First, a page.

Few men get to break records. Fewer still get to break automotive records. Some 115 years into the common automotive era, most worthwhile automotive feats have already been achieved.
Delightfully for me, there’s at least one automotive yardstick to be set: wringing every last mile from the 2014 Chevrolet Spark EV. We’ll leave history to decide whether it’s “worthwhile.”
The EPA rates the Spark EV range at 82 miles on a single charge, which puts it at 119 MPGe (miles per gallon equivalent). But when I asked some Chevrolet representatives how far the Spark EV could travel on a single charge in ideal conditions, they admitted no one had yet tried.
I prodded the Chevy team for more info. The Spark EV engineers admitted that in ideal conditions, the Spark could probably go 160 to 180 miles on a single charge, which – at 18.5 mph – would take around nine hours of non-stop driving.
Challenge accepted. Granted, it’s not the most glamorous challenge, but someone had to do it, and Chevy said it could be me.
When I got to Portland International Raceway at 7 a.m. the morning of the record-setting run, I found the light blue Spark EV awaiting me at the start of the track.
Still wet with dew, the cold little mini EV glistened in the early morning light. Knowing I would spend the next several hours behind the wheel of the eco-friendly subcompact, I patted it proudly and gave it an once-over.
Someone had to do it, and Chevy said it could be me. While it may be possible to hold 18.5 mph, Chevy’s engineers warned it might get extremely tiring, as cruise control wouldn’t activate below 24 mph. So to squeeze the most from the Spark EV, I’d need to hold the throttle steady with my foot for hours.
Along with a steel ankle, other things would have to be ideal to maximize range, too. Weather should be warmer than cooler; I was told 60-ish would be best. The transmission should be warm, to negate unnecessary drag. And the tires should be at the full-recommended psi.
I had no way of controlling the 40-degree weather that morning. So, in order to offset any drain cold weather might have on the powertrain, I disabled the MyLink system and the climate control.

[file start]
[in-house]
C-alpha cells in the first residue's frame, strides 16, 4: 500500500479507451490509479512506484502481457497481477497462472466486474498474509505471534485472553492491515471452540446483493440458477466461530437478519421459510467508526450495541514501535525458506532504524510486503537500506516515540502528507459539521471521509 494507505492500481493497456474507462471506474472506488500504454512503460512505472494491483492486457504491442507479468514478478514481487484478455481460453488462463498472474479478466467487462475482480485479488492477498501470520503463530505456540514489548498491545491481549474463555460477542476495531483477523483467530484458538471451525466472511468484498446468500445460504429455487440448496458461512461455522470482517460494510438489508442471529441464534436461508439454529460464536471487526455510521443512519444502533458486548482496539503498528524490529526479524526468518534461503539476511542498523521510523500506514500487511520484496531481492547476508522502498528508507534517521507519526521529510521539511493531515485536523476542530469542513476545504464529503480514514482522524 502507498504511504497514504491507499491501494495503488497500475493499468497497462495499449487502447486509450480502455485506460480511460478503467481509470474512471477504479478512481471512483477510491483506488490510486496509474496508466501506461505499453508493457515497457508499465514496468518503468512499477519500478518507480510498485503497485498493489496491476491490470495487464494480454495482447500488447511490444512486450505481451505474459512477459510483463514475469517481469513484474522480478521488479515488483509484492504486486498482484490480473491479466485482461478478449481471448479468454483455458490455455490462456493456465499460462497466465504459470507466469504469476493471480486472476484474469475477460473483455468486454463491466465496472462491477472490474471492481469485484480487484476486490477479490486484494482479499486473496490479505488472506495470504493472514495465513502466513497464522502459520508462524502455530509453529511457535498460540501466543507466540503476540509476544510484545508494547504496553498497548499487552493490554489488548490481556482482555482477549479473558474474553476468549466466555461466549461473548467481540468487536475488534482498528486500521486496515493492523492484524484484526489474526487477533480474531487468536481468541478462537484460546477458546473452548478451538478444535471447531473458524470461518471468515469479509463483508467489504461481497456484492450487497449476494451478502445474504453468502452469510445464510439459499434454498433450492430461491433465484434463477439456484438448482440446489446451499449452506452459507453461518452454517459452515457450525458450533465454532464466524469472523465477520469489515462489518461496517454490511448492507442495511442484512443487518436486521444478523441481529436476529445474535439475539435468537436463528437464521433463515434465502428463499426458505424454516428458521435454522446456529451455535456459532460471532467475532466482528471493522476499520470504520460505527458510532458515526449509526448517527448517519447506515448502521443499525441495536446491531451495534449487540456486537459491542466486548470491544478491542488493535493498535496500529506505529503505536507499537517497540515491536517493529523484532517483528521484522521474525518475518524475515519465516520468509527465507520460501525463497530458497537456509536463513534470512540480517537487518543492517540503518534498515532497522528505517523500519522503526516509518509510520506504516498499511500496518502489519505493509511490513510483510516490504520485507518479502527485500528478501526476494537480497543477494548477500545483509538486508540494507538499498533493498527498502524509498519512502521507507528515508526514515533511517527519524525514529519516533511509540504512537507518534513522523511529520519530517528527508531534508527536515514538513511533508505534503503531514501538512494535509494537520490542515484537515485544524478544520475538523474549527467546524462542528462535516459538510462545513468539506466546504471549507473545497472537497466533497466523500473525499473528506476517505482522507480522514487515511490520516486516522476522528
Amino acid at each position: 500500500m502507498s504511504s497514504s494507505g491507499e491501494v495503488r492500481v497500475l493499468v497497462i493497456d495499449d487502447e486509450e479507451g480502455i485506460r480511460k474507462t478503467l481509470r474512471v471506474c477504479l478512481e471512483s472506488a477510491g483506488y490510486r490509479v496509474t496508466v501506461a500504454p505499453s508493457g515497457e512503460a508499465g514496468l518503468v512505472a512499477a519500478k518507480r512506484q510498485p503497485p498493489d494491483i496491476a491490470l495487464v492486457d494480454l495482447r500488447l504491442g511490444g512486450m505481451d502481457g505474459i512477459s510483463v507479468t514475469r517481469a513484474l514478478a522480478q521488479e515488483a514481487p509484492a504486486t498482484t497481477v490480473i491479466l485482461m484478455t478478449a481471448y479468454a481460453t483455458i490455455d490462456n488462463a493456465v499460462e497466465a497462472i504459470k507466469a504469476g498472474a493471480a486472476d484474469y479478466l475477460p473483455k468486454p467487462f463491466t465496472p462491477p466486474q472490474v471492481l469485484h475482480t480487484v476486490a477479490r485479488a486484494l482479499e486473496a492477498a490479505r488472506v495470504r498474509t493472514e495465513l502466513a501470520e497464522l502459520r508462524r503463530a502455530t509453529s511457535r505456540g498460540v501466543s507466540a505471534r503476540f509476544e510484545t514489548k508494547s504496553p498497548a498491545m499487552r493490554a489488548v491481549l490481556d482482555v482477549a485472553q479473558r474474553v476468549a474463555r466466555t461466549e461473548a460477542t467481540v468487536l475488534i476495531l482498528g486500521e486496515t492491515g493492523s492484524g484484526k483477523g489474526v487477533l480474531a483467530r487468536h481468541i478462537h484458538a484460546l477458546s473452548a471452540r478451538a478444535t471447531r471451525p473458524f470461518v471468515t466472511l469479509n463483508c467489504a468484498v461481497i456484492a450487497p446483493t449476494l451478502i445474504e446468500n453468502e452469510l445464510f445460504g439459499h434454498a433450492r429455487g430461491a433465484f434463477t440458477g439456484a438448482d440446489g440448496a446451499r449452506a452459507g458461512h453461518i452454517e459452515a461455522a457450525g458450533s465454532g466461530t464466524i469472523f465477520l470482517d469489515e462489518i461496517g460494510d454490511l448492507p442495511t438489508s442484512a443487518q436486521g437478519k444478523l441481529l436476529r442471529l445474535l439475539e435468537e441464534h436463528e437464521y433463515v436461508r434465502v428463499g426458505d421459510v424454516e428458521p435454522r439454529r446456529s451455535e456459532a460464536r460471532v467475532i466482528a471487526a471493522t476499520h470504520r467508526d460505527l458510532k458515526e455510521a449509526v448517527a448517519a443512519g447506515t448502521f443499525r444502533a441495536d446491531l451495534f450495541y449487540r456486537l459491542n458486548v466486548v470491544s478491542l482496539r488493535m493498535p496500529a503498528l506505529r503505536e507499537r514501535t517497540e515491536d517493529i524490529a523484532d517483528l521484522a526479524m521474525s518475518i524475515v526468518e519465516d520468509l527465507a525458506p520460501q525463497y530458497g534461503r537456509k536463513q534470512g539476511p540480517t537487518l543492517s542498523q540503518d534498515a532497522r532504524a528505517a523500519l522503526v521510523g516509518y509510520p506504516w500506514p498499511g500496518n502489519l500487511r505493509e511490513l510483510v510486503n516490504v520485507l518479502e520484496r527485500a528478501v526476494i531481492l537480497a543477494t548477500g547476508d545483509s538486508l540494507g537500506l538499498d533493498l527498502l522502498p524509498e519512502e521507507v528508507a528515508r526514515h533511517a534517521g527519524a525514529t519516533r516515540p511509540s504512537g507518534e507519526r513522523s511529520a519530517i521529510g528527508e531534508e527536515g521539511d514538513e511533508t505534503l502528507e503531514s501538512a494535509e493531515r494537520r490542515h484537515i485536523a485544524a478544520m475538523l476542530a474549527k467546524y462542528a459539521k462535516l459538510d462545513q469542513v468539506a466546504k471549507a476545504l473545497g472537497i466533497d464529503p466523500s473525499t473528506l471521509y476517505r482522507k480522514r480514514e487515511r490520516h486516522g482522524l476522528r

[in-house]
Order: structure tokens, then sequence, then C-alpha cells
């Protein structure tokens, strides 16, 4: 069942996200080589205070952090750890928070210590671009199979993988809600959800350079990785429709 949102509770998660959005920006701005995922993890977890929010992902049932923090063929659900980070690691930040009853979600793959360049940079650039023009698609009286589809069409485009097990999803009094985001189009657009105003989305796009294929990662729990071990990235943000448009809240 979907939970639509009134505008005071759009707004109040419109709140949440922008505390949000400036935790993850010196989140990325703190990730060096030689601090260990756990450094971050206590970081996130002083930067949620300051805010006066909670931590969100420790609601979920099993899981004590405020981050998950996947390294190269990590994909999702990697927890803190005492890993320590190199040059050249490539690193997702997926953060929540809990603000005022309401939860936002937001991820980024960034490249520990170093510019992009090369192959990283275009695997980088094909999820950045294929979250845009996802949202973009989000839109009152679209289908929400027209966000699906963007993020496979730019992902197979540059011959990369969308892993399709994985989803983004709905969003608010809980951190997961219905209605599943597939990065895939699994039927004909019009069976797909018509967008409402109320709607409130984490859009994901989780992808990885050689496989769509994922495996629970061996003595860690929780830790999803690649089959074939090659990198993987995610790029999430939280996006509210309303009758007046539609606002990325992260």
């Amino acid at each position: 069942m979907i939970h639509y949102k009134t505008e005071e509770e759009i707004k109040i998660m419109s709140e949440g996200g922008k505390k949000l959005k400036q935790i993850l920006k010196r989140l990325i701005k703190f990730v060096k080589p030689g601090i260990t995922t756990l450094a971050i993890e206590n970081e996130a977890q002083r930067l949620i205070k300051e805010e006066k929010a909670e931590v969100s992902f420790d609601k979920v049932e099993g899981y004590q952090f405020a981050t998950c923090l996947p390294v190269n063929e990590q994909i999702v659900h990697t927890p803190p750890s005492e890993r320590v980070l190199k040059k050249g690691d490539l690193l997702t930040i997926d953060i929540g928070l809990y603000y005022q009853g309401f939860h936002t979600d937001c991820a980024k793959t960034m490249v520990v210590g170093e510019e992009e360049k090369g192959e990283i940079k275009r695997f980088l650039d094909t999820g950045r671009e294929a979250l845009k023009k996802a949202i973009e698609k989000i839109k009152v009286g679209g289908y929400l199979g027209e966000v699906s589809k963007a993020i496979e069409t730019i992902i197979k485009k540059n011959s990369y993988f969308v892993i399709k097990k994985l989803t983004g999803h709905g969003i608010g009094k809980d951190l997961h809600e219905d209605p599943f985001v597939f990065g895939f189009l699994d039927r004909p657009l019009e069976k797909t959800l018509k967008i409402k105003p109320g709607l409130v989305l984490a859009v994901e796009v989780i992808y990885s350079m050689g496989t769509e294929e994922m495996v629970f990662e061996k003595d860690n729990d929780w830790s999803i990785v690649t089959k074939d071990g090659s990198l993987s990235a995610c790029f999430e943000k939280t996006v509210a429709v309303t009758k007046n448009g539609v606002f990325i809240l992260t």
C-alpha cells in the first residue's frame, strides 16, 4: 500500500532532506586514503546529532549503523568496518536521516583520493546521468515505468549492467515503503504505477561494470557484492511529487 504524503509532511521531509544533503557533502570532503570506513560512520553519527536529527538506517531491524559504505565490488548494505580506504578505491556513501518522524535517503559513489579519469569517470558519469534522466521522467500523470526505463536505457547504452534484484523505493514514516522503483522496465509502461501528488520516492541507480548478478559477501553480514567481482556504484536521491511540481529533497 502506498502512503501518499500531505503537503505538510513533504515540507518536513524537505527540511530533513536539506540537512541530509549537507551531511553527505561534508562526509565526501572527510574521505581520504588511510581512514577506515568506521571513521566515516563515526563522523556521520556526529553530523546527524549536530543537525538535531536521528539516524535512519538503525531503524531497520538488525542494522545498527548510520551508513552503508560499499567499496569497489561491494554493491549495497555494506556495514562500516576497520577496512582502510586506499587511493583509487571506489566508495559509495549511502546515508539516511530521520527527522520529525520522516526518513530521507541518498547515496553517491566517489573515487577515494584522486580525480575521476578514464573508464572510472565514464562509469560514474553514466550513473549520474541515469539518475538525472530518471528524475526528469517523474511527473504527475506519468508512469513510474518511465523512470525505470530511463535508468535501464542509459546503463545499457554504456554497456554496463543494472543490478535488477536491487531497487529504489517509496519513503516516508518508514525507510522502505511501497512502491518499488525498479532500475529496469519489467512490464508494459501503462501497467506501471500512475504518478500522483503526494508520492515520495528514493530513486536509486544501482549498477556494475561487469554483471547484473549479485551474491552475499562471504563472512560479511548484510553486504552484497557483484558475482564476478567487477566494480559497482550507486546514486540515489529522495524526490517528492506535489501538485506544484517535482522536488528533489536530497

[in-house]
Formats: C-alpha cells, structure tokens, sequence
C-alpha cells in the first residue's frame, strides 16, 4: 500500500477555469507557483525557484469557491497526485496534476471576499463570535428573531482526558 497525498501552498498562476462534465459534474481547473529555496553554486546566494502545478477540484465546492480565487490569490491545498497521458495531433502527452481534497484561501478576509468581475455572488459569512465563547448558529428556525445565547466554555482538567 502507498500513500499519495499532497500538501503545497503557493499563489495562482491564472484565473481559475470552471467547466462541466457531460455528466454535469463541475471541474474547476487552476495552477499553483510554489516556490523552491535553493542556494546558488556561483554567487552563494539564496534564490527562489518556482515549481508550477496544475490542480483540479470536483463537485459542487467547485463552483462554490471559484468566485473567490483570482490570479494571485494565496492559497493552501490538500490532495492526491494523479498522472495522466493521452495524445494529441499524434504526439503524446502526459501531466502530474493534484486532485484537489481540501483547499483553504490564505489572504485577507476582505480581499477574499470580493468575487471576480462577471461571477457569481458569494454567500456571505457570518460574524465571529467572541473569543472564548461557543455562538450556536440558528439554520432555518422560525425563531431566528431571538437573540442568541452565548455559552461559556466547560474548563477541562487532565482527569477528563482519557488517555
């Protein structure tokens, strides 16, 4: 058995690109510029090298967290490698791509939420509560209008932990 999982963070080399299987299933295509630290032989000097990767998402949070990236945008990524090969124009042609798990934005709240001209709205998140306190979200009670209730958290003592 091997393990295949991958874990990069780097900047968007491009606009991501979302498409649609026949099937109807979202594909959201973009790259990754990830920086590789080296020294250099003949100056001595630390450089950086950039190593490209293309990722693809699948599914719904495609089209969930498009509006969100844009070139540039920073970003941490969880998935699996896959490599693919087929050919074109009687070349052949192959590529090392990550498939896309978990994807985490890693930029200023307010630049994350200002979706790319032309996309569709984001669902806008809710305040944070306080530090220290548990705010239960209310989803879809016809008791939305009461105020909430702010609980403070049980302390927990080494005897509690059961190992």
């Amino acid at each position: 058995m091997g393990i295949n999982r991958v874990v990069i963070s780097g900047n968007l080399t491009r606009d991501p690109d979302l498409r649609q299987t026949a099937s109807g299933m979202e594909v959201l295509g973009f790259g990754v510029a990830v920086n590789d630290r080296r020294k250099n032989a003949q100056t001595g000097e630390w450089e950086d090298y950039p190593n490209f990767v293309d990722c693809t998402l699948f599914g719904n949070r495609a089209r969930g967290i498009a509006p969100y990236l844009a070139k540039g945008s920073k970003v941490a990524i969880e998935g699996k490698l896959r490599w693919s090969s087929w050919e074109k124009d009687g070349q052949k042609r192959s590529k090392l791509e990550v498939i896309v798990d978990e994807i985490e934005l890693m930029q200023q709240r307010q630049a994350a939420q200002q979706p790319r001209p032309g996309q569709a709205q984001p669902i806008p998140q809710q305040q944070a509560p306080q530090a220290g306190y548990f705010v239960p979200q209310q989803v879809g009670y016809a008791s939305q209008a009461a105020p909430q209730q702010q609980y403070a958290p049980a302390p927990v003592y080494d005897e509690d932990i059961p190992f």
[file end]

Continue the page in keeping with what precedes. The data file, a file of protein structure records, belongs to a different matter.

Eager to get the mind-melting monotony of the range test started, I hit the ignition on the Spark EV, clicked my seat belt, put it into drive, and set off. I set the cruise control on at 24 mph and settled back for my great odyssey.
On the track
Driving 24 mph on a track for six hours sounds like it’ll be pretty darn boring. Don’t get me wrong; it is. It’s just not as horrid as I thought it’d be.
Electric vehicles are often derided for causing range anxiety. On the track in pursuit of a range record, I experienced the opposite sensation: range eagerness. I wasn’t worried how far it would go, but rather jazzed to see how many miles I could squeeze from the onboard 21-kWh lithium-ion battery pack.
This wasn’t the only sensation that overcame me mile after mile. With the climate control disabled, I was forced to play a delicate game of wiggling my extremities to stay warm. I hadn’t ever really noticed how limited my toe dexterity was until forced to keep them moving every few minutes.
This kept me entertained for a few hours. Eventually, though, nature came calling.
I began debating with myself out loud. “Do I pee into my now-empty Gatorade bottle or do I try to hold it for another four or more hours?”
I went back and forth on the subject, looking at myself the rearview mirror, as I lobbed counter arguments at myself.
“There’s no way you can hold it that long.”
“Going in a bottle is part of the challenge.”